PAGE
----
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To deck or not to deck.....!



  • GemmaJFGemmaJF Posts: 2,286

    Thanks chicken chaser, it is so much help hearing from others how to approach it all.  image



  • nodlisabnodlisab Posts: 406

    Just an idea of the cost,this is 5 metres x 3 and cost me £400.



  • We had a crappy patio at the side of the lounge and OH decked it because it was not level and the top was paving stones with very large gaps between. We've since added more around the pond, leading round to the patio doors, incorporating steps, a raised bed and two beds in the decking. We have some long steps further down the garden and another square patio (our garden slopes downwards so it helps to get to the bottom.) We don't have any trouble with rats as most of it sits on hard standing and the bit that doesn't isn't boxed in.

    You could paint your fence black and then fix trellis on it in a different colour, could be effective and give colour in winter when alot of plants go over.

  • GemmaJFGemmaJF Posts: 2,286

    Thanks to all for the ideas.

    Been sat with pencil and paper sketching out some thoughts each evening. I think as most of the area is in shade at this time of year decking won't be the way to go.

    I'm going to pave 3 areas, one in front of the shed, one beside it for sitting down, one outside the house. Then link them all up with a path. Got lots of ideas to spruce up some cheap utility paving slabs I've seen advertised by Wickes and I think it will work out. I'll post up some pictures when I get going sometime next year. image Thanks to all for all the help, I think it may have been a big mistake decking this area if is going to always remain damp and I will be a lot happier with paving and gravel.

  • LoxleyLoxley Posts: 4,092

    Be careful about laying paving on the existing concrete by the house (as you probably already know this can cause damp problems if it touches the wall above DPC). You could use resin bound gravel in that area, straight onto the concrete slab. Or leave a gap alongside the house and make sure it drains somewhere! (Obviously also ensure the paving falls away from the house).

    For the rest of the areas, I think you've got the right idea in creating little areas of paving rather than paving the whole space in one material. Areas of hard paving in gravel work quite nicely too. (Not stepping stone paths, I mean decent areas of paving you can actually use, surrounded by gravel and planting),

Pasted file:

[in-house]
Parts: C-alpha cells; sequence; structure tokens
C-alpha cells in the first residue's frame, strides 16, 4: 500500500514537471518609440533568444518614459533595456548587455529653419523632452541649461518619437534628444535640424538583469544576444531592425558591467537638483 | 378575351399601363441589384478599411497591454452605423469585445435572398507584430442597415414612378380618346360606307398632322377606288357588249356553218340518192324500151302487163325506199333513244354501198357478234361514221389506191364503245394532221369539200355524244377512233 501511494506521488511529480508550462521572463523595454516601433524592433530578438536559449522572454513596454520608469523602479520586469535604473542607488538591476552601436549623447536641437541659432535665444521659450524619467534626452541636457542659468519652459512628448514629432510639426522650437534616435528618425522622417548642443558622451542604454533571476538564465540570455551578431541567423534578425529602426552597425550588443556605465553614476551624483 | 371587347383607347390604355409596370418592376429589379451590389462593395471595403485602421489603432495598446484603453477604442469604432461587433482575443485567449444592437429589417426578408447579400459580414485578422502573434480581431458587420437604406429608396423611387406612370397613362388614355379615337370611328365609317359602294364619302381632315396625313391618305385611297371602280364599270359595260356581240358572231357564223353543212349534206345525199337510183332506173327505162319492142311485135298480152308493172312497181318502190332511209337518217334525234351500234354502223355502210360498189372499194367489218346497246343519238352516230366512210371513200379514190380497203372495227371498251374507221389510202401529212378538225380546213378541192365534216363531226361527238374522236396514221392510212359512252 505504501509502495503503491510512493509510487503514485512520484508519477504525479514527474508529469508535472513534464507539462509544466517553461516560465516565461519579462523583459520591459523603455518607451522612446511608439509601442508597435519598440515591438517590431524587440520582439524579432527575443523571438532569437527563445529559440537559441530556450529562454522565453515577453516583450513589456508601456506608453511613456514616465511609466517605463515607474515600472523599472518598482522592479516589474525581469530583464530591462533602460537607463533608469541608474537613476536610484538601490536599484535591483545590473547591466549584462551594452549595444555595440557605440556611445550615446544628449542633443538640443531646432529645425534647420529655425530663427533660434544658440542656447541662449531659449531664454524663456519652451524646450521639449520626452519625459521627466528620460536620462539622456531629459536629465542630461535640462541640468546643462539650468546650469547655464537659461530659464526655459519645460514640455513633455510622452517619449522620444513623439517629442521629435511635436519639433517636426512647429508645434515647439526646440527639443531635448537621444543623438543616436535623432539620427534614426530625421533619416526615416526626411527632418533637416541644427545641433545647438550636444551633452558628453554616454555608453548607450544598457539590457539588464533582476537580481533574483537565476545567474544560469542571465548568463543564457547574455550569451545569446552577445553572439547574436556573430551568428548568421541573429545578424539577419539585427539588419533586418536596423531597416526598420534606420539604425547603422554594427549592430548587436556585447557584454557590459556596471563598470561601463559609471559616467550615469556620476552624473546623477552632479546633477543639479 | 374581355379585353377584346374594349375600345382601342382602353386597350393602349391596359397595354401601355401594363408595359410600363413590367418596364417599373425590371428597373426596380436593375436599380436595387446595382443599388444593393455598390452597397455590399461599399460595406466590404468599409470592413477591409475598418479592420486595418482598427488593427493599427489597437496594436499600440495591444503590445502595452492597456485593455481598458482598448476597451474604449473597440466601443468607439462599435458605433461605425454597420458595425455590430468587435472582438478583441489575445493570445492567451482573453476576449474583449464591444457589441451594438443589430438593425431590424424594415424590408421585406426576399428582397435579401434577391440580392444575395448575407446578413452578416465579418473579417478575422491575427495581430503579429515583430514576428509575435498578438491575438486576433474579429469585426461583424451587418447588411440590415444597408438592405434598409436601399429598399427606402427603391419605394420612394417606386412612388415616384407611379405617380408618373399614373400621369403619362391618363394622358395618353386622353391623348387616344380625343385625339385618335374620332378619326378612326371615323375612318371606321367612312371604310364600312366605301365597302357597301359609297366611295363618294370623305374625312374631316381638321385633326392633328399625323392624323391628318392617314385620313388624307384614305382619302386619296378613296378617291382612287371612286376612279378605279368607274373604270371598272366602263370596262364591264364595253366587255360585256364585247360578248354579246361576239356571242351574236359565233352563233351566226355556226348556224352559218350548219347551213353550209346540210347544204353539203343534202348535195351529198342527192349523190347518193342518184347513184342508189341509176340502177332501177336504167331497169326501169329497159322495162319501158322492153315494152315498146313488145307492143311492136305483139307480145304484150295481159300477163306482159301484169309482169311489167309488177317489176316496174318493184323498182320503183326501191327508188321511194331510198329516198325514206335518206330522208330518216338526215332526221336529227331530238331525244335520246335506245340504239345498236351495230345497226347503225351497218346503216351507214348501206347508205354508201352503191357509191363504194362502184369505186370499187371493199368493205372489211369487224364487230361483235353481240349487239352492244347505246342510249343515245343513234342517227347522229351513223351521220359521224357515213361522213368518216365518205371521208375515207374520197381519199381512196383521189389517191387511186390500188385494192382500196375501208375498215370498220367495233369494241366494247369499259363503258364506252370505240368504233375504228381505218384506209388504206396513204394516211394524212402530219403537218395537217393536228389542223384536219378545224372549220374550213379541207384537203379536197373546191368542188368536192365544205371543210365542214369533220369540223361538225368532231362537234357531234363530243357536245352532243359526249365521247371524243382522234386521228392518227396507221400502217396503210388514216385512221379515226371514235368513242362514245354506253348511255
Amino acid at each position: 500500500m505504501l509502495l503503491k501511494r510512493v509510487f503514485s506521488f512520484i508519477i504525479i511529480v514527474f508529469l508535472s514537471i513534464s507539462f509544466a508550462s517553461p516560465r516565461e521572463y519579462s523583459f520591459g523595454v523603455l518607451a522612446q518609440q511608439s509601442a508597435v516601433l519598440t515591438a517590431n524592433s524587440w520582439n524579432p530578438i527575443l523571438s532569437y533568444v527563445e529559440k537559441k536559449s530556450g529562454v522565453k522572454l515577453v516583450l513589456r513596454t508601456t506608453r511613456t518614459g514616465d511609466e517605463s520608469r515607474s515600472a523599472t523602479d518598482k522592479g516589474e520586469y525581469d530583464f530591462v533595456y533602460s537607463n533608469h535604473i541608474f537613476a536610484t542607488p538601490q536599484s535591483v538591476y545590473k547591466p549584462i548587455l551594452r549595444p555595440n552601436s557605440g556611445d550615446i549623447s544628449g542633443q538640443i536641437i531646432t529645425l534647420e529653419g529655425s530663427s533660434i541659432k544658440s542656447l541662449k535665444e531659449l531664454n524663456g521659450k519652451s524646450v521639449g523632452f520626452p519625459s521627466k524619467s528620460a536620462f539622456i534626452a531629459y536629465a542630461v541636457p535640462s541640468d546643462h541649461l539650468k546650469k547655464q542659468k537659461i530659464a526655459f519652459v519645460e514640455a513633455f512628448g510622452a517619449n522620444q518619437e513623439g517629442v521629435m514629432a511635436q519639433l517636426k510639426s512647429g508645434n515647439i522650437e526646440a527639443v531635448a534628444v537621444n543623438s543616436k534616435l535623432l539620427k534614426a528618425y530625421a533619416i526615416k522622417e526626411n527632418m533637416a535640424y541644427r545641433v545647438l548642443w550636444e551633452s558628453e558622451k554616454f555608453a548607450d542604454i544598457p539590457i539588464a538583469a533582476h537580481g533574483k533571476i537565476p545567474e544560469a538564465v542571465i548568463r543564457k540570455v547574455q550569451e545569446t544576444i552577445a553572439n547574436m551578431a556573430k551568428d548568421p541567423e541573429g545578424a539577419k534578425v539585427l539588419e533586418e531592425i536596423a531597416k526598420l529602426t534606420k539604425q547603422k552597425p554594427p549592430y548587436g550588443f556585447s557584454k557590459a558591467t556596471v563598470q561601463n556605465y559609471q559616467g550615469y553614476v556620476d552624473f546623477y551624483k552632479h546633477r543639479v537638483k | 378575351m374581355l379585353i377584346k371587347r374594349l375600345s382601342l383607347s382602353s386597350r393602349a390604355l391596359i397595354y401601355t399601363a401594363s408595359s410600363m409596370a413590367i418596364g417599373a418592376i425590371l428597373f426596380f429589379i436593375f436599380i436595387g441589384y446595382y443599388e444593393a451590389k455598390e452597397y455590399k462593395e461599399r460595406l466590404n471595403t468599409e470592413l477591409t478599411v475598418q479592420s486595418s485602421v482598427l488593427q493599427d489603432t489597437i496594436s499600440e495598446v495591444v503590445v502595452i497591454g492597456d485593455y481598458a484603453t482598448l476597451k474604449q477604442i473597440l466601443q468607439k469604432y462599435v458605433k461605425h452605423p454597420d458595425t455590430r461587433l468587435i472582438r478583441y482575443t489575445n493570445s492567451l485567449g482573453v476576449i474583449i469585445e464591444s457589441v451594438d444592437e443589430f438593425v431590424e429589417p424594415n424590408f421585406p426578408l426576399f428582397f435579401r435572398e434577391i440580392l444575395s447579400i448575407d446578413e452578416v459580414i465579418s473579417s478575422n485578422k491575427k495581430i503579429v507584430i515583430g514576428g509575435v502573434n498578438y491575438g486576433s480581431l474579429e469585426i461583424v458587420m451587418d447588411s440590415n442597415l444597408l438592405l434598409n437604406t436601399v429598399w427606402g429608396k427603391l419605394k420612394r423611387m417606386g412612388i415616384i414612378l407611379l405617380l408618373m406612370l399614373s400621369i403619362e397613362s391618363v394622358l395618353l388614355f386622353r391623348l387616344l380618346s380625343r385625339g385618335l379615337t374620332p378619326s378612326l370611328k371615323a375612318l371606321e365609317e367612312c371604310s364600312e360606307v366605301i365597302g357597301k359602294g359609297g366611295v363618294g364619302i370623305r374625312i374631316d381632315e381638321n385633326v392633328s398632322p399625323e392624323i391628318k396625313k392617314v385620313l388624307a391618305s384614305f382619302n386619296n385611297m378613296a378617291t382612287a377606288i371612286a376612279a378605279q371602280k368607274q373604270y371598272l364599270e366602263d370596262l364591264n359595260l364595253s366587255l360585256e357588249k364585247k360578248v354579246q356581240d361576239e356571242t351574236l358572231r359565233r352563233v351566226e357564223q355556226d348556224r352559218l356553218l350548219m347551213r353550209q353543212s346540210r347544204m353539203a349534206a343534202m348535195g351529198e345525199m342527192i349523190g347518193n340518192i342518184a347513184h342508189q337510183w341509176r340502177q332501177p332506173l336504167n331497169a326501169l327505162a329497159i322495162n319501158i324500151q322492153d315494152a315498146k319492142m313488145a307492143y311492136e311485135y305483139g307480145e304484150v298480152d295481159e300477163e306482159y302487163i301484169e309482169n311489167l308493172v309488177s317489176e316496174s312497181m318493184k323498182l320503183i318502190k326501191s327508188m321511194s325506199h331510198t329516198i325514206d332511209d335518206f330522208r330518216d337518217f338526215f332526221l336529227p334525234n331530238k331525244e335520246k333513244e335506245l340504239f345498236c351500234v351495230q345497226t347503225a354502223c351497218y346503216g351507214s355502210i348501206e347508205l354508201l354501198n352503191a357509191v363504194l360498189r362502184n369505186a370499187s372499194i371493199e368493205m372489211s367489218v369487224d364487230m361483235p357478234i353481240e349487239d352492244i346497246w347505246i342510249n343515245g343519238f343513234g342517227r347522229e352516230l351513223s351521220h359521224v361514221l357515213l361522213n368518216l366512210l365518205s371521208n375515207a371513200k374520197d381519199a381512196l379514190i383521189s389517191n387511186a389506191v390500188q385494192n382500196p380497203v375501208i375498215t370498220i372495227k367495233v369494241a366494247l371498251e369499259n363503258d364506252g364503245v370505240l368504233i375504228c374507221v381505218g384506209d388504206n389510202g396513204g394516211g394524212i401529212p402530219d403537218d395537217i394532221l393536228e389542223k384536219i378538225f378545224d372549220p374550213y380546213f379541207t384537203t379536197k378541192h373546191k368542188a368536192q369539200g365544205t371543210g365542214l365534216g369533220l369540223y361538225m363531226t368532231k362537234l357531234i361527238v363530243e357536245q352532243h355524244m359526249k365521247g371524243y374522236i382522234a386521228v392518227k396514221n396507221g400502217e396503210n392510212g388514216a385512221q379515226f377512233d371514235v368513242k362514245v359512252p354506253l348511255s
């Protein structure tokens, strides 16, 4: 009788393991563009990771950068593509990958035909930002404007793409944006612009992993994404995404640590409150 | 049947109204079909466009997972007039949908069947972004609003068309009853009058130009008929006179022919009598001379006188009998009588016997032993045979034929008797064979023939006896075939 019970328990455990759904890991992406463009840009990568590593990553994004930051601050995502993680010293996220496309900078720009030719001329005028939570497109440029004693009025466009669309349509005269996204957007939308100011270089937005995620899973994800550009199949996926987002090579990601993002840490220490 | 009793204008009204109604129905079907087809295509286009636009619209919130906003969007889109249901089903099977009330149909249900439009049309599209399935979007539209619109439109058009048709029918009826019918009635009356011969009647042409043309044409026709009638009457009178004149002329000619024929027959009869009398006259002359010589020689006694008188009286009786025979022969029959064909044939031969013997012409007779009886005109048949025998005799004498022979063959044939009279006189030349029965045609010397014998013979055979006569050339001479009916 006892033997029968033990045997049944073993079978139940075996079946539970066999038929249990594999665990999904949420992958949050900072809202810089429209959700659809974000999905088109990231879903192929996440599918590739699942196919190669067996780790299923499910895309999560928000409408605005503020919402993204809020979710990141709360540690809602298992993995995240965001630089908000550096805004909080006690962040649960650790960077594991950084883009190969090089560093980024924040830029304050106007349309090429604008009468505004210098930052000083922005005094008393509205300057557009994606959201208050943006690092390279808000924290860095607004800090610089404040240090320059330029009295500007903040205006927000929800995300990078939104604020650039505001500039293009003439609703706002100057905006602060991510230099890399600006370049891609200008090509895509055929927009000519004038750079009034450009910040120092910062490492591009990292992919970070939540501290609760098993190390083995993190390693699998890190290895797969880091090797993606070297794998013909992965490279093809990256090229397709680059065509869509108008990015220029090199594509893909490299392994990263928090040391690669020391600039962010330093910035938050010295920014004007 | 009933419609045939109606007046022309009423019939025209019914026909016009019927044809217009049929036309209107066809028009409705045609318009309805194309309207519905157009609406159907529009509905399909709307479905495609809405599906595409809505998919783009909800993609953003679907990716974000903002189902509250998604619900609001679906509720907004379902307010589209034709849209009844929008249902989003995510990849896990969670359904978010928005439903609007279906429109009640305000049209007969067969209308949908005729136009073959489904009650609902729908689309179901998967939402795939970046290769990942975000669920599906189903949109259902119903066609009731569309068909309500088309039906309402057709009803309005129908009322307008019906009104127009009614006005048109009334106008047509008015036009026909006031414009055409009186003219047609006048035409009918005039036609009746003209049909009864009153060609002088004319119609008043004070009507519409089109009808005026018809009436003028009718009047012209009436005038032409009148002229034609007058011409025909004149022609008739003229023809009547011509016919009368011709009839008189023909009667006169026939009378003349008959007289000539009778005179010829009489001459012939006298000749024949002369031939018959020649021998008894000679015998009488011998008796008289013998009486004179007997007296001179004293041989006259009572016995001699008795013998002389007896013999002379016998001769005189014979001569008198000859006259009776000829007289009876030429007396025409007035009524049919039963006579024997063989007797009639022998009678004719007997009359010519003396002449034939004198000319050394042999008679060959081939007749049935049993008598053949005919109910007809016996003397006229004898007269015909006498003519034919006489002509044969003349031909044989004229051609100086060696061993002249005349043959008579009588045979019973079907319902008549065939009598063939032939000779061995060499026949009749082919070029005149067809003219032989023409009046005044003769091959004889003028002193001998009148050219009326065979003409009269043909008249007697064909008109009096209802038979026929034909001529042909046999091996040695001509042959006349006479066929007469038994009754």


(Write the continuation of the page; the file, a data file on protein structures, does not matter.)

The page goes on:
• GemmaJFGemmaJF Posts: 2,286

    Yep that's the idea I have WillDB, proper paved areas for sitting (not that I get the chance often lol) and a proper utility path. There is going to be left over rectangles which I'll line and then gravel where I can put pots of herbs and pot plants. I'm also having a thin border so I can get some climbers in to cover a planned trellis.

    I'm OK going over the concrete by the house I think, it will be at least two bricks below the DPC with the paving added and it already slopes down to a soak away, so that should work out if I just follow what is there already and make sure I get a slope away from the brick work too.

    Seems weird looking forward to the hard work next year will bring already. image

  • FairygirlFairygirl west central ScotlandPosts: 40,857

    I'd agree with Will - paving set into gravel works really well whether done informally or in a more structured way. You're right  to leave decking if the area's not in full sun for most of the day and you can plant directly into the gravelled areas using different heights to create screens for privacy as well. You could break up some of the concrete on your paved areas at the back of the house to make beds, which will give you more scope for planting than pots alone. It helps to break up a big area of paving especially if you use repeat planting to unite it all. image

    It's a place where beautiful isn't enough of a word....

  • GemmaJFGemmaJF Posts: 2,286

    Thanks Fairygirl, I've been so glad of all the help which has guided me. I'll be talking to my neighbour and asking if he minds me putting in higher fence panels with a trellis top, so I can get some climbers and shrubs to give some structure to the garden and make it more secluded where we sit to eat. 

    Not sure exactly phillippa, though will need to dot an accurate plan to look at the costs as budget will be tight.

    As a guestimate around 10% of the back garden. 

  • YviestevieYviestevie Kingswinford, West MidlandsPosts: 6,467

    I have a mixture of gravel, slate chippings and brick built paths and it looks really nice, glad you've decided to stay away from the decking, had that at the last house and because it was shady it was leathal.  Spent half my life cleaning it to keep the moss at bay and lost count the number of times I went  ar** over t**.

    Hi from Kingswinford in the West Midlands
  • GemmaJFGemmaJF Posts: 2,286

    Thanks Yviestevie, just what I don't need, more things to clean and my poorly OH falling over more than he does already! 

    I think it will all turn out very nice, and so glad I asked on here as all summer I thought decking would be the ideal solution. image

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